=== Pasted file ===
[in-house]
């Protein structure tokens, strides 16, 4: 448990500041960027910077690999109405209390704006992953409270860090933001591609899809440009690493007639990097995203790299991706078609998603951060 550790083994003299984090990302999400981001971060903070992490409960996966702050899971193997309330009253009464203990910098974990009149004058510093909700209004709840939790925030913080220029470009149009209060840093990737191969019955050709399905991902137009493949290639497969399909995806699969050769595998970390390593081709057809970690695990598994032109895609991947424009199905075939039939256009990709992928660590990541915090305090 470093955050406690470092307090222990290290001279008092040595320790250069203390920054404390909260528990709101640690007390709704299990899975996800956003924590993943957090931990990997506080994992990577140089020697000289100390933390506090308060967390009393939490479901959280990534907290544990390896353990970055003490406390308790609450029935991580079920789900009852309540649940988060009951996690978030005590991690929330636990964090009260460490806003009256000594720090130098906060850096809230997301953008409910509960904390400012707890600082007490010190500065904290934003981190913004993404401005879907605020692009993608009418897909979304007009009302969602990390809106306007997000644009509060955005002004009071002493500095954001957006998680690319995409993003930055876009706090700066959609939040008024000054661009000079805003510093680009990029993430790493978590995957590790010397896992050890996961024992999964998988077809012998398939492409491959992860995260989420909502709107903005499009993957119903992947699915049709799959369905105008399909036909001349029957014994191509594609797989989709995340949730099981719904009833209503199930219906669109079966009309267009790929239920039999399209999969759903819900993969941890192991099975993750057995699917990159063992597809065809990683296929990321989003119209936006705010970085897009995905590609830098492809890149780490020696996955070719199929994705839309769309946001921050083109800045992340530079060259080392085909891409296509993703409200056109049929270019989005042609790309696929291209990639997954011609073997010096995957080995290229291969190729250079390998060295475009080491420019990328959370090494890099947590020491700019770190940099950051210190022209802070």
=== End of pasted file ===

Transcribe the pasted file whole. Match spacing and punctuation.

[in-house]
């Protein structure tokens, strides 16, 4: 448990500041960027910077690999109405209390704006992953409270860090933001591609899809440009690493007639990097995203790299991706078609998603951060 550790083994003299984090990302999400981001971060903070992490409960996966702050899971193997309330009253009464203990910098974990009149004058510093909700209004709840939790925030913080220029470009149009209060840093990737191969019955050709399905991902137009493949290639497969399909995806699969050769595998970390390593081709057809970690695990598994032109895609991947424009199905075939039939256009990709992928660590990541915090305090 470093955050406690470092307090222990290290001279008092040595320790250069203390920054404390909260528990709101640690007390709704299990899975996800956003924590993943957090931990990997506080994992990577140089020697000289100390933390506090308060967390009393939490479901959280990534907290544990390896353990970055003490406390308790609450029935991580079920789900009852309540649940988060009951996690978030005590991690929330636990964090009260460490806003009256000594720090130098906060850096809230997301953008409910509960904390400012707890600082007490010190500065904290934003981190913004993404401005879907605020692009993608009418897909979304007009009302969602990390809106306007997000644009509060955005002004009071002493500095954001957006998680690319995409993003930055876009706090700066959609939040008024000054661009000079805003510093680009990029993430790493978590995957590790010397896992050890996961024992999964998988077809012998398939492409491959992860995260989420909502709107903005499009993957119903992947699915049709799959369905105008399909036909001349029957014994191509594609797989989709995340949730099981719904009833209503199930219906669109079966009309267009790929239920039999399209999969759903819900993969941890192991099975993750057995699917990159063992597809065809990683296929990321989003119209936006705010970085897009995905590609830098492809890149780490020696996955070719199929994705839309769309946001921050083109800045992340530079060259080392085909891409296509993703409200056109049929270019989005042609790309696929291209990639997954011609073997010096995957080995290229291969190729250079390998060295475009080491420019990328959370090494890099947590020491700019770190940099950051210190022209802070």